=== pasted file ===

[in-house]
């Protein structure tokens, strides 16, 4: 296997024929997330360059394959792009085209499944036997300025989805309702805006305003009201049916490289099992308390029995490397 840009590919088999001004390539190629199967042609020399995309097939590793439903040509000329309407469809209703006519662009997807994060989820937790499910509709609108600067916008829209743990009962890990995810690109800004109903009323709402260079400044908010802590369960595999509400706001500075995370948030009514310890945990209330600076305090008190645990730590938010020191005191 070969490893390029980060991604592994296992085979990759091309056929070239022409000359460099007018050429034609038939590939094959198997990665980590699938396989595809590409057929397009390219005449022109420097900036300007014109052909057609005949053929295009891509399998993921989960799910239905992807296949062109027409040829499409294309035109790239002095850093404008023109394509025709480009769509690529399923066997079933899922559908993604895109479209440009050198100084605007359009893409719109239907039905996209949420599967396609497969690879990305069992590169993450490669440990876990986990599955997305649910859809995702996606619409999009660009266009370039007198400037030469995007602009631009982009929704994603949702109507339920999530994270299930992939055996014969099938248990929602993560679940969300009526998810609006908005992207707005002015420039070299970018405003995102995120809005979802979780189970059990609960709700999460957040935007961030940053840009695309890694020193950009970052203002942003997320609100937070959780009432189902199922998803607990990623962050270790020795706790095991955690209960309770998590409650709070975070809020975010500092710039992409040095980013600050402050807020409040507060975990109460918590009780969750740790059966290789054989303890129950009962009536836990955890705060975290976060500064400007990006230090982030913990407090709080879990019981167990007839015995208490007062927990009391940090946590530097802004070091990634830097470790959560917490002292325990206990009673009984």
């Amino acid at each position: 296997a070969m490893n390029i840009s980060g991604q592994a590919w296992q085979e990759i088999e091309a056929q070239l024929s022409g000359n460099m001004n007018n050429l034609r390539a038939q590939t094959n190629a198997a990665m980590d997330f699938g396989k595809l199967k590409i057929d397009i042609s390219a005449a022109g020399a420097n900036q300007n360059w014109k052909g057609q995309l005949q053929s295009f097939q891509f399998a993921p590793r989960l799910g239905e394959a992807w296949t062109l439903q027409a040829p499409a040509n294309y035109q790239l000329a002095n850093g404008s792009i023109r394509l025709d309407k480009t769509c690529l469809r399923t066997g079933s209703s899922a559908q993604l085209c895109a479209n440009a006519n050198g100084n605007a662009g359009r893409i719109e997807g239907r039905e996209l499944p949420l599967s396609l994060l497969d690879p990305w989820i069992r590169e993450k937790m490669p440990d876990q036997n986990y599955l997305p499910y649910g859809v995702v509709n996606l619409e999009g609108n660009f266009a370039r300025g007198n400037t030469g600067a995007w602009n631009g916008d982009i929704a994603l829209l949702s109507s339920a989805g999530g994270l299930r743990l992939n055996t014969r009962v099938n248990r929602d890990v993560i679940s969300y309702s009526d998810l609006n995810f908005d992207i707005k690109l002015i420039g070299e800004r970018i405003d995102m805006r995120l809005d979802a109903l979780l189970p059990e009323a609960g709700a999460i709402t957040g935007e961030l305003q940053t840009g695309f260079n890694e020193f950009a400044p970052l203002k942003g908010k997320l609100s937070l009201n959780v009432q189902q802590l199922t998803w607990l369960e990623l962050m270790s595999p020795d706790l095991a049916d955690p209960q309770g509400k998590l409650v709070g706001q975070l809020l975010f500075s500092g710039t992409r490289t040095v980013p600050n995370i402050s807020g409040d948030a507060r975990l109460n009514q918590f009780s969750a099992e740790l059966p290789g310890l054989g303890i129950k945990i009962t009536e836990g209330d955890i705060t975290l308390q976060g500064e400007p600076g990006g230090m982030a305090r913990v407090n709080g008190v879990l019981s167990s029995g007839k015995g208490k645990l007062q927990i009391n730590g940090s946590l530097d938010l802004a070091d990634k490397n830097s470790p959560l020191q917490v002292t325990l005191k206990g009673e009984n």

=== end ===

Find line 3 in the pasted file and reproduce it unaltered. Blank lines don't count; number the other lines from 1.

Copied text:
């Amino acid at each position: 296997a070969m490893n390029i840009s980060g991604q592994a590919w296992q085979e990759i088999e091309a056929q070239l024929s022409g000359n460099m001004n007018n050429l034609r390539a038939q590939t094959n190629a198997a990665m980590d997330f699938g396989k595809l199967k590409i057929d397009i042609s390219a005449a022109g020399a420097n900036q300007n360059w014109k052909g057609q995309l005949q053929s295009f097939q891509f399998a993921p590793r989960l799910g239905e394959a992807w296949t062109l439903q027409a040829p499409a040509n294309y035109q790239l000329a002095n850093g404008s792009i023109r394509l025709d309407k480009t769509c690529l469809r399923t066997g079933s209703s899922a559908q993604l085209c895109a479209n440009a006519n050198g100084n605007a662009g359009r893409i719109e997807g239907r039905e996209l499944p949420l599967s396609l994060l497969d690879p990305w989820i069992r590169e993450k937790m490669p440990d876990q036997n986990y599955l997305p499910y649910g859809v995702v509709n996606l619409e999009g609108n660009f266009a370039r300025g007198n400037t030469g600067a995007w602009n631009g916008d982009i929704a994603l829209l949702s109507s339920a989805g999530g994270l299930r743990l992939n055996t014969r009962v099938n248990r929602d890990v993560i679940s969300y309702s009526d998810l609006n995810f908005d992207i707005k690109l002015i420039g070299e800004r970018i405003d995102m805006r995120l809005d979802a109903l979780l189970p059990e009323a609960g709700a999460i709402t957040g935007e961030l305003q940053t840009g695309f260079n890694e020193f950009a400044p970052l203002k942003g908010k997320l609100s937070l009201n959780v009432q189902q802590l199922t998803w607990l369960e990623l962050m270790s595999p020795d706790l095991a049916d955690p209960q309770g509400k998590l409650v709070g706001q975070l809020l975010f500075s500092g710039t992409r490289t040095v980013p600050n995370i402050s807020g409040d948030a507060r975990l109460n009514q918590f009780s969750a099992e740790l059966p290789g310890l054989g303890i129950k945990i009962t009536e836990g209330d955890i705060t975290l308390q976060g500064e400007p600076g990006g230090m982030a305090r913990v407090n709080g008190v879990l019981s167990s029995g007839k015995g208490k645990l007062q927990i009391n730590g940090s946590l530097d938010l802004a070091d990634k490397n830097s470790p959560l020191q917490v002292t325990l005191k206990g009673e009984n």